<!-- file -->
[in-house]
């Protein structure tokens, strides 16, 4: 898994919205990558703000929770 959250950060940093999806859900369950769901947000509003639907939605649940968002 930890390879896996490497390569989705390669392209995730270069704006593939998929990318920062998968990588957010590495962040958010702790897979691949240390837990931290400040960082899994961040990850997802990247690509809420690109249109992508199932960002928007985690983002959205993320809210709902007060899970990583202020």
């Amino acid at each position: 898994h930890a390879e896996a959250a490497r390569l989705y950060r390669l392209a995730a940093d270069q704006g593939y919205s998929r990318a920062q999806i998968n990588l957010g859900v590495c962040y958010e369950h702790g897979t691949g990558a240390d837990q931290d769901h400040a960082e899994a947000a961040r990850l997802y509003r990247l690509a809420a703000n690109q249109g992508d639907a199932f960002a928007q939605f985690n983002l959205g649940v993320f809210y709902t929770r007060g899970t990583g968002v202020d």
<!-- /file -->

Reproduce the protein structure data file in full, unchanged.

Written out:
[in-house]
């Protein structure tokens, strides 16, 4: 898994919205990558703000929770 959250950060940093999806859900369950769901947000509003639907939605649940968002 930890390879896996490497390569989705390669392209995730270069704006593939998929990318920062998968990588957010590495962040958010702790897979691949240390837990931290400040960082899994961040990850997802990247690509809420690109249109992508199932960002928007985690983002959205993320809210709902007060899970990583202020």
């Amino acid at each position: 898994h930890a390879e896996a959250a490497r390569l989705y950060r390669l392209a995730a940093d270069q704006g593939y919205s998929r990318a920062q999806i998968n990588l957010g859900v590495c962040y958010e369950h702790g897979t691949g990558a240390d837990q931290d769901h400040a960082e899994a947000a961040r990850l997802y509003r990247l690509a809420a703000n690109q249109g992508d639907a199932f960002a928007q939605f985690n983002l959205g649940v993320f809210y709902t929770r007060g899970t990583g968002v202020d």